Why? That was the question I continually asked after seeing Tiger Wood’s controlled, five and a half minute interview with ESPN’s Tom Rinaldi yesterday. If someone who has been under recent scrutiny is going to do an interview, it implies that person will answer some of the difficult questions that are floating around about them to clear the air and put it all in the past so they can move on.
But why would Woods agree to do an interview and then place time restrictions on that interview? Why would Tiger “allow” all questions to be in play, but when he didn’t want to answer one, simply dodged it by saying, “That’s a personal matter,” which then forced Rinaldi to just move along because of the previously mentioned time restraints? Does Tiger really think that this will suffice?
All he did was run out there and repeat the same company lines he said in his forced, awkward, and once again controlled statement back in February. Any of the gray area that people had questions about stayed just as gray following his ESPN interview, and I would argue it raises even more questions.
What does he still have to hide? To put it past him and get everyone off his case, he needs to just answer the tough questions that people want to know. You have to give people some answers, even if it’s lies. But all this secretive nature only entices people to try and figure out the real Tiger story.
When Yankees’ 3B Alex Rodriguez was accused of using steroids in Spring Training last year, he came out and had a real sit down interview where he answered questions from reporters for a good 20 to 25 minutes. That was truly a case where no questions were off limits and he answered things the best he could and appeared honest.
Did he muddle his steroid use and possibly hide how long he used PED’s for? Probably. But he came out, took the media’s shots, fessed up, and gave people some answers. And you know what happened? It all went away. A-Rod sat out a month with a hip injury; he came back and still hit 30 homers, drove in 100 runs, and then went on to win his first World Series title. This was less than a year ago, and it’s already forgotten.
Now I know that Rodriguez cheated the sport of baseball while Tiger cheated on his wife, but the approach should be the same. Woods did a lot of things wrong in handling this matter, but he could have rectified things somewhat by coming out and being truthful. His statement in February where he only allowed certain reporters to be present and did not allow any questions to be asked was idiotic.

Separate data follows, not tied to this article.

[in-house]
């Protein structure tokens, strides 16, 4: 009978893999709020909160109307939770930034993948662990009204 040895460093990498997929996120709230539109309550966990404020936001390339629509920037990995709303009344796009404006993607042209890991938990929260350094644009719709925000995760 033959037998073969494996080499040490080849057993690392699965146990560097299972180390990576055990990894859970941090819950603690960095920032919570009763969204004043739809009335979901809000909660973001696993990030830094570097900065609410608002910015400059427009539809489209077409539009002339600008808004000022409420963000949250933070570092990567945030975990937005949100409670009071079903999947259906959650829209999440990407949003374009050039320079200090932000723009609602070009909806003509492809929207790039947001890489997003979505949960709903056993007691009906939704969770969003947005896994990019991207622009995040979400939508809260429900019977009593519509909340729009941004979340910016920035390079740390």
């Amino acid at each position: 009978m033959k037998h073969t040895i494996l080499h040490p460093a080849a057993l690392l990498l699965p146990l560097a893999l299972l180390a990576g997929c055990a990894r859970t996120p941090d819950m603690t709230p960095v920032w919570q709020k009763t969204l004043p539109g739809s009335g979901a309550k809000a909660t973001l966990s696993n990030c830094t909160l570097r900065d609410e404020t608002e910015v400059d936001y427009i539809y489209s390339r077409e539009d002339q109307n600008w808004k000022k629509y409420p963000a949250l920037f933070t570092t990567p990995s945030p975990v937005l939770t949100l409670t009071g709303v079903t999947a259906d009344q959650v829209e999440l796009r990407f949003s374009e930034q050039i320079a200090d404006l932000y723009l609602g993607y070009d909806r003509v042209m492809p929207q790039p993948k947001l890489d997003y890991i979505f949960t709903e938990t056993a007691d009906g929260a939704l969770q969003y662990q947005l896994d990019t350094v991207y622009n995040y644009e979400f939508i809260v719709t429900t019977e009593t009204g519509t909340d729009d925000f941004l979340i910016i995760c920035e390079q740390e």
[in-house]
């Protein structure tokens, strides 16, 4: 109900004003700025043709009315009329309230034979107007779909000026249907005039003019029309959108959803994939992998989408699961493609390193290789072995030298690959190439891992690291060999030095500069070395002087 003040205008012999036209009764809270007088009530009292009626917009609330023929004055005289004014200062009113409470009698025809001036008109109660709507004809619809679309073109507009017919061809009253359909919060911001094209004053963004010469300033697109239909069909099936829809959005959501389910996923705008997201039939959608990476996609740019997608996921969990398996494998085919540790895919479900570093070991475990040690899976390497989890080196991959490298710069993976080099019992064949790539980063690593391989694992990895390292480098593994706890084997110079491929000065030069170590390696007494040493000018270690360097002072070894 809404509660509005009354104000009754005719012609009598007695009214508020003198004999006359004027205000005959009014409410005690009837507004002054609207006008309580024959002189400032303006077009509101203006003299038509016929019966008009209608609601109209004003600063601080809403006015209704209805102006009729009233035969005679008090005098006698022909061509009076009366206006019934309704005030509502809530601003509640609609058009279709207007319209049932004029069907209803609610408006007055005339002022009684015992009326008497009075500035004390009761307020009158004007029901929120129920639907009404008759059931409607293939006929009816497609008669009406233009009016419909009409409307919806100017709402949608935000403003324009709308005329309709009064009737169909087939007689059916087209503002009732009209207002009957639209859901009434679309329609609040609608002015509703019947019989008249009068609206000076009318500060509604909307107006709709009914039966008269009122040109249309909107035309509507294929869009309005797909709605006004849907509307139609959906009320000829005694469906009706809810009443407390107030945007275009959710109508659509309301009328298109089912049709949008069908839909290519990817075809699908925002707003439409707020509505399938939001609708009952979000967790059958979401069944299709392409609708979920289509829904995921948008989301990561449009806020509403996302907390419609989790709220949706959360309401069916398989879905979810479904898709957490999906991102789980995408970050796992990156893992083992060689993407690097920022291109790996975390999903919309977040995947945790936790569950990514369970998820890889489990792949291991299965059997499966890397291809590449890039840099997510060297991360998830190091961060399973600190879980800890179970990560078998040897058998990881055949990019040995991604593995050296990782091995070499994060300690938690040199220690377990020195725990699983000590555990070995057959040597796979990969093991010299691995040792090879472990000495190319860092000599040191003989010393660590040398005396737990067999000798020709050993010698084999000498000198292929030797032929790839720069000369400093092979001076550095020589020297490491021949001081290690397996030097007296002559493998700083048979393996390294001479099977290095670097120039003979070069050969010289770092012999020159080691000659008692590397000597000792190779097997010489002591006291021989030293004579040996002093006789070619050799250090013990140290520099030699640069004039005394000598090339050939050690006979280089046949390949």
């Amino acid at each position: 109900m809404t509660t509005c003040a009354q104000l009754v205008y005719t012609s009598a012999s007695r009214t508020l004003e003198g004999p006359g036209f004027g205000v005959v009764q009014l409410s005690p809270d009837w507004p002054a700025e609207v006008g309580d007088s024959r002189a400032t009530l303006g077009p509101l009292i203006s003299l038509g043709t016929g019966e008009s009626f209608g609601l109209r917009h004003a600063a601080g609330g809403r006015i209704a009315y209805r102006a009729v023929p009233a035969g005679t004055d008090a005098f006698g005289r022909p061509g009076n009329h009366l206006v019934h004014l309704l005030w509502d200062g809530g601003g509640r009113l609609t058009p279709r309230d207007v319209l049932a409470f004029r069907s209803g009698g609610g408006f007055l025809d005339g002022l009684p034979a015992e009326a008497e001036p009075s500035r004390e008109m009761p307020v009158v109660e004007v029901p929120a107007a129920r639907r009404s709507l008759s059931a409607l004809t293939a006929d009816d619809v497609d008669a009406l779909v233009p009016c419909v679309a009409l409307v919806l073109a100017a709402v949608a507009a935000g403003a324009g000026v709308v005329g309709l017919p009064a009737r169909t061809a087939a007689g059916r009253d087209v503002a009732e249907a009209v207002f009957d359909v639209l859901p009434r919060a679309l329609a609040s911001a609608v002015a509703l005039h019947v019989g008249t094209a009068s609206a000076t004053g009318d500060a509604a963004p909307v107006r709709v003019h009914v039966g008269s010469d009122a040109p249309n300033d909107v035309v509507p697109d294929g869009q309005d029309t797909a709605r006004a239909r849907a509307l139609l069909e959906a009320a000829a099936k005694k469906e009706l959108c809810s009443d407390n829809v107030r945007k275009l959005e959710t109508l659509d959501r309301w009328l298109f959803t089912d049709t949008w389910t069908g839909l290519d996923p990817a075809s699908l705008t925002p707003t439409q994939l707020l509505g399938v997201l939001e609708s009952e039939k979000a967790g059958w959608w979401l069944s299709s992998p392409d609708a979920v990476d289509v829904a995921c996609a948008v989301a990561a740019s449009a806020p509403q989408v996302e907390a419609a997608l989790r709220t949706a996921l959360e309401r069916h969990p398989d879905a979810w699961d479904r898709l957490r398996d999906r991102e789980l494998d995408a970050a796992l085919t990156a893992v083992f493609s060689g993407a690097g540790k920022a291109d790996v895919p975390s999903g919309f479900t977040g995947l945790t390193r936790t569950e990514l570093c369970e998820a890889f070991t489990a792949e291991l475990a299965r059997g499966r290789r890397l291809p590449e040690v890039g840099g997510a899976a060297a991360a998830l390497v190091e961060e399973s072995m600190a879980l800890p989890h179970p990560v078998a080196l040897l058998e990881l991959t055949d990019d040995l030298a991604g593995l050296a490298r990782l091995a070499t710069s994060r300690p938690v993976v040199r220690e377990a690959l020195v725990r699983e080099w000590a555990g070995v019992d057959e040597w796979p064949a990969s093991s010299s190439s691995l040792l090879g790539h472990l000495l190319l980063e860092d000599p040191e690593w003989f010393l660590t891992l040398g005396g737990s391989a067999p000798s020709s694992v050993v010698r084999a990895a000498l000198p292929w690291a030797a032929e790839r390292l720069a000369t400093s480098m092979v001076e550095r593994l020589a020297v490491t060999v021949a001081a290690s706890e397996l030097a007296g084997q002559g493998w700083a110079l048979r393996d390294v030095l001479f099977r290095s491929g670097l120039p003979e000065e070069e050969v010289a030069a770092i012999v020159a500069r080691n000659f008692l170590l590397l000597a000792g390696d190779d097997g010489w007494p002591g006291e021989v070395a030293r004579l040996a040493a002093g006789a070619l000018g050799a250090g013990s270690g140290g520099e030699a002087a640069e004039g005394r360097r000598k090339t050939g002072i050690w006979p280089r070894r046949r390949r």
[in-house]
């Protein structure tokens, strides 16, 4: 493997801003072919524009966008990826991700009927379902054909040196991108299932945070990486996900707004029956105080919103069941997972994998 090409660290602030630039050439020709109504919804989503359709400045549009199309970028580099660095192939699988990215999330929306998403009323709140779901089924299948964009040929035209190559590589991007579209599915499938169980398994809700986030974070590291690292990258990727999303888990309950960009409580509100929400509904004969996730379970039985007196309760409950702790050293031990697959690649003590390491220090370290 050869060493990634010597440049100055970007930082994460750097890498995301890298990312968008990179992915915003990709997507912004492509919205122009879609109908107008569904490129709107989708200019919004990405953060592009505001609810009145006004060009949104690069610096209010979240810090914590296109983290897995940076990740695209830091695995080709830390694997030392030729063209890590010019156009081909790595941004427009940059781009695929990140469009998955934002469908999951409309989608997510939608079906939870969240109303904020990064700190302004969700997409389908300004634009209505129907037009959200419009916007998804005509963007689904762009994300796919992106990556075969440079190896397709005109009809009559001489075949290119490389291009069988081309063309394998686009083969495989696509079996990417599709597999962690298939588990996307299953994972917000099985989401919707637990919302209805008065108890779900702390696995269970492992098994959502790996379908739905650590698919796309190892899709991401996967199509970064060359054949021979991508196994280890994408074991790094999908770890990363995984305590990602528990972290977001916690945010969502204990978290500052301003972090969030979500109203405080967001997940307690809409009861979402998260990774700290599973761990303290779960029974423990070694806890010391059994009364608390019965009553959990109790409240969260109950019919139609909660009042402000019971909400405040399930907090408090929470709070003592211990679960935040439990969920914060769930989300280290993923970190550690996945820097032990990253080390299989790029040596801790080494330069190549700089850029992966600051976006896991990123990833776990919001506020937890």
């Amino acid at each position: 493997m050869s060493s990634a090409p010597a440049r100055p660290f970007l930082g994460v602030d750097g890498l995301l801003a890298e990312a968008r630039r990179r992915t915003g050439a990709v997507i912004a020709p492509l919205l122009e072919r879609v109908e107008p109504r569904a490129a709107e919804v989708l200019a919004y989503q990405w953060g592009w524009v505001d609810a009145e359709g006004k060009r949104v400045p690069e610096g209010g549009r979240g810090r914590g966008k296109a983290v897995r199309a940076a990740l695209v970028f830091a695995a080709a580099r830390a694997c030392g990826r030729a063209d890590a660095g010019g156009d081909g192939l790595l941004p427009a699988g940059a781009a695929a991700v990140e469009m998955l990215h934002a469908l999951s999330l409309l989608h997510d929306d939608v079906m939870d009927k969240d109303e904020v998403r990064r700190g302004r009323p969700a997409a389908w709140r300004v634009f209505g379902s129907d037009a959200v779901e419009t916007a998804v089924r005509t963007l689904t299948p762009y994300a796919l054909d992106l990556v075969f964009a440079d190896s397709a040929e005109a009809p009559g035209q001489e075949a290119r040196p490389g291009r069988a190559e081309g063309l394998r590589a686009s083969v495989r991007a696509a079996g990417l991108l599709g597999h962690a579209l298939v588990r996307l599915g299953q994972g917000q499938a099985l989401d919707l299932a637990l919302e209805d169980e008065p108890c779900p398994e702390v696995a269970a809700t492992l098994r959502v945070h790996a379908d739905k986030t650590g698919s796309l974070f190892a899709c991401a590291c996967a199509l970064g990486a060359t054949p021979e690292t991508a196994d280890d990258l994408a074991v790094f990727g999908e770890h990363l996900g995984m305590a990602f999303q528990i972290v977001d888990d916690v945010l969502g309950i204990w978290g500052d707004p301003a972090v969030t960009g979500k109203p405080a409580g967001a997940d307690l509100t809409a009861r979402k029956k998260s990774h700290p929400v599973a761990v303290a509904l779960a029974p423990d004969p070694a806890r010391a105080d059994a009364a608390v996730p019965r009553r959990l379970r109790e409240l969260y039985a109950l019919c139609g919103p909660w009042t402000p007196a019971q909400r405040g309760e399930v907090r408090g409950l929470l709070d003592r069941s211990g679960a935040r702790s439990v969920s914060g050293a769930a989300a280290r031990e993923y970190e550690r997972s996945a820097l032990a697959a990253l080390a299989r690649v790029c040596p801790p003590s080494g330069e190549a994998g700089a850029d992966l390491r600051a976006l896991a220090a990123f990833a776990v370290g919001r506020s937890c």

He was robotic and it showed him to be the same controlling jerk that he always was. And then it came out he was going to do an actual interview with ESPN, and it looked as though Woods had realized how poorly his statement came off. He was going to do a real interview to clear the air, but then he botched that as well. You don’t put time restraints on interviews and not answer the only real questions asked to you and expect to be forgiven. It just doesn’t work like that.
I am of the thinking that Woods doesn’t really owe people an explanation because this is his own personal life. However, Tiger said himself he owed people an apology because of all the people he let down by his actions, so don’t they deserve the truth of what happened?
It’s been said before, but Americans are a very forgiving people. We enjoy seeing a bounce back story where an athlete overcomes adversity and succeeds. I’m not sure how Tiger will be treated when he tees off at his first hole at the Masters in a few weeks, but I am fairly certain that if he is near the lead going into Sunday and makes a run that the same buzz that followed him before his golf hiatus will return.
I’m not saying Tiger won’t return to prominence as the world’s greatest golfer because I fully expect that to happen. But this regards his ability to regain his fan base, popularity, and his image. To accomplish those things Woods needs to quit hiding behind, “That’s a personal matter.”